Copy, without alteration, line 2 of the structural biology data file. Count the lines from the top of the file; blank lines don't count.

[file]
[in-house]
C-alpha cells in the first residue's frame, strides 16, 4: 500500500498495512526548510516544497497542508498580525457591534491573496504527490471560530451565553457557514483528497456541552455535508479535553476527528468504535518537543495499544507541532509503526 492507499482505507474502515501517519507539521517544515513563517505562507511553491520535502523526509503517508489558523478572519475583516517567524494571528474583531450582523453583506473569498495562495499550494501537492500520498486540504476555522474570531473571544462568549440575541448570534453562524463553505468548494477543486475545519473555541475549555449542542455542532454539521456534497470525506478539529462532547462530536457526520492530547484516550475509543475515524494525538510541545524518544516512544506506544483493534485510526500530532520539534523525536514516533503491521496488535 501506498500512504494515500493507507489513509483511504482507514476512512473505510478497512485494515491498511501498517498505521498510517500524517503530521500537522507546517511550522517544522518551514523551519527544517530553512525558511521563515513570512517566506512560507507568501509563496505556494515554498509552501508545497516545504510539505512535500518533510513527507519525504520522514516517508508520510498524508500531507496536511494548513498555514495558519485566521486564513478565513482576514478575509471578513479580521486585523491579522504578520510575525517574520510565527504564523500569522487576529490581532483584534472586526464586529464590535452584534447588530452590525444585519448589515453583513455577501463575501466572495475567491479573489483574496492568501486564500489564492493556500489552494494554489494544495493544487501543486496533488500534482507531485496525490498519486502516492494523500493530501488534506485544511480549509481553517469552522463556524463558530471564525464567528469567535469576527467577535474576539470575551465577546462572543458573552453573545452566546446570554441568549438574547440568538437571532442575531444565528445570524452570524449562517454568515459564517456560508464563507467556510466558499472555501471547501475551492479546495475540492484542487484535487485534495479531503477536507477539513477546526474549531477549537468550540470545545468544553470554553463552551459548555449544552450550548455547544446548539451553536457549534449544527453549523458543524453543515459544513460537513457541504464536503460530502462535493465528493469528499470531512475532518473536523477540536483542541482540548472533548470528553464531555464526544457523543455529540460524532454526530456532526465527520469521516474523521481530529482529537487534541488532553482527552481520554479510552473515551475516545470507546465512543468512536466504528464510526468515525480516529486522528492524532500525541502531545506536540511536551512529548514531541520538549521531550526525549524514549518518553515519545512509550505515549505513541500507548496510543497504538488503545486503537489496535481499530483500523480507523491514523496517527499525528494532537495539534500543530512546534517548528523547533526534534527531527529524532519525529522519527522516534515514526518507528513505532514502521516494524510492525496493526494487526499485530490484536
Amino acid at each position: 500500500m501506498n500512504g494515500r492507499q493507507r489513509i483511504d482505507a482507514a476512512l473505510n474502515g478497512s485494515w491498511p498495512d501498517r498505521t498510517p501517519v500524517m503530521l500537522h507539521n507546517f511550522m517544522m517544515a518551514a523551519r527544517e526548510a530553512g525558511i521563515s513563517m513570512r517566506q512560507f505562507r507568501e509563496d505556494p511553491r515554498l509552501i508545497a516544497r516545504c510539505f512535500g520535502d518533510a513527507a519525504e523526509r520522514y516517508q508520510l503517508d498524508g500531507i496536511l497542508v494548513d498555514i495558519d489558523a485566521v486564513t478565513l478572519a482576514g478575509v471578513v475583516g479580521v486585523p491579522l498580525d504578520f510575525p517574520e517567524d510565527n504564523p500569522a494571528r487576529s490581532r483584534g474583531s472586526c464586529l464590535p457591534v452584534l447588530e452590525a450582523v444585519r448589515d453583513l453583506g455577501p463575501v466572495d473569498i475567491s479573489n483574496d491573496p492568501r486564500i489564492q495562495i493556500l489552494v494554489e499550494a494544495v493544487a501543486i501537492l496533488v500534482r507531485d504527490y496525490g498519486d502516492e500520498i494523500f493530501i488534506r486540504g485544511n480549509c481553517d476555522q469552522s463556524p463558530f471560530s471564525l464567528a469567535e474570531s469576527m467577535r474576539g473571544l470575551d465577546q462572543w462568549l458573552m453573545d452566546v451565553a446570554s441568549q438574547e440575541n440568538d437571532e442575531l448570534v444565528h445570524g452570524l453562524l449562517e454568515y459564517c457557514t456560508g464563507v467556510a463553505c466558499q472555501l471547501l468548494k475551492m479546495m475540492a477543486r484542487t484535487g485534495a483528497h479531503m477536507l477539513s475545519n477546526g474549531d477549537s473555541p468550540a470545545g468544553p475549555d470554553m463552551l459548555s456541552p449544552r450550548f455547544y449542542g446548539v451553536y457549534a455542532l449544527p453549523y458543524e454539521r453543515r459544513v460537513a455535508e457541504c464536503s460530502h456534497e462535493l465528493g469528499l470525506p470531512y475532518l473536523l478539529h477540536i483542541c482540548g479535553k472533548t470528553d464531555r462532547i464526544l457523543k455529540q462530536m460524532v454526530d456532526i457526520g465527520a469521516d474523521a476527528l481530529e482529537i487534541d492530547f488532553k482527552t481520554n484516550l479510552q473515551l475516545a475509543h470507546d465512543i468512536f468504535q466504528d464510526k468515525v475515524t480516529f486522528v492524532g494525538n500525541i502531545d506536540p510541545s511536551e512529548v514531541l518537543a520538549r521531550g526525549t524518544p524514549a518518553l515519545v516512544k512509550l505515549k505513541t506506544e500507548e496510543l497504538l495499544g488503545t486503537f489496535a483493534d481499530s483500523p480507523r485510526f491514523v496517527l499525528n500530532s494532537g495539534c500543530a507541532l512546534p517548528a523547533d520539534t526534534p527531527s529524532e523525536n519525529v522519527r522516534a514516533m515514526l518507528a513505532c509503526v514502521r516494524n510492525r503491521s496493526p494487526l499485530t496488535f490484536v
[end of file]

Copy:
C-alpha cells in the first residue's frame, strides 16, 4: 500500500498495512526548510516544497497542508498580525457591534491573496504527490471560530451565553457557514483528497456541552455535508479535553476527528468504535518537543495499544507541532509503526 492507499482505507474502515501517519507539521517544515513563517505562507511553491520535502523526509503517508489558523478572519475583516517567524494571528474583531450582523453583506473569498495562495499550494501537492500520498486540504476555522474570531473571544462568549440575541448570534453562524463553505468548494477543486475545519473555541475549555449542542455542532454539521456534497470525506478539529462532547462530536457526520492530547484516550475509543475515524494525538510541545524518544516512544506506544483493534485510526500530532520539534523525536514516533503491521496488535 501506498500512504494515500493507507489513509483511504482507514476512512473505510478497512485494515491498511501498517498505521498510517500524517503530521500537522507546517511550522517544522518551514523551519527544517530553512525558511521563515513570512517566506512560507507568501509563496505556494515554498509552501508545497516545504510539505512535500518533510513527507519525504520522514516517508508520510498524508500531507496536511494548513498555514495558519485566521486564513478565513482576514478575509471578513479580521486585523491579522504578520510575525517574520510565527504564523500569522487576529490581532483584534472586526464586529464590535452584534447588530452590525444585519448589515453583513455577501463575501466572495475567491479573489483574496492568501486564500489564492493556500489552494494554489494544495493544487501543486496533488500534482507531485496525490498519486502516492494523500493530501488534506485544511480549509481553517469552522463556524463558530471564525464567528469567535469576527467577535474576539470575551465577546462572543458573552453573545452566546446570554441568549438574547440568538437571532442575531444565528445570524452570524449562517454568515459564517456560508464563507467556510466558499472555501471547501475551492479546495475540492484542487484535487485534495479531503477536507477539513477546526474549531477549537468550540470545545468544553470554553463552551459548555449544552450550548455547544446548539451553536457549534449544527453549523458543524453543515459544513460537513457541504464536503460530502462535493465528493469528499470531512475532518473536523477540536483542541482540548472533548470528553464531555464526544457523543455529540460524532454526530456532526465527520469521516474523521481530529482529537487534541488532553482527552481520554479510552473515551475516545470507546465512543468512536466504528464510526468515525480516529486522528492524532500525541502531545506536540511536551512529548514531541520538549521531550526525549524514549518518553515519545512509550505515549505513541500507548496510543497504538488503545486503537489496535481499530483500523480507523491514523496517527499525528494532537495539534500543530512546534517548528523547533526534534527531527529524532519525529522519527522516534515514526518507528513505532514502521516494524510492525496493526494487526499485530490484536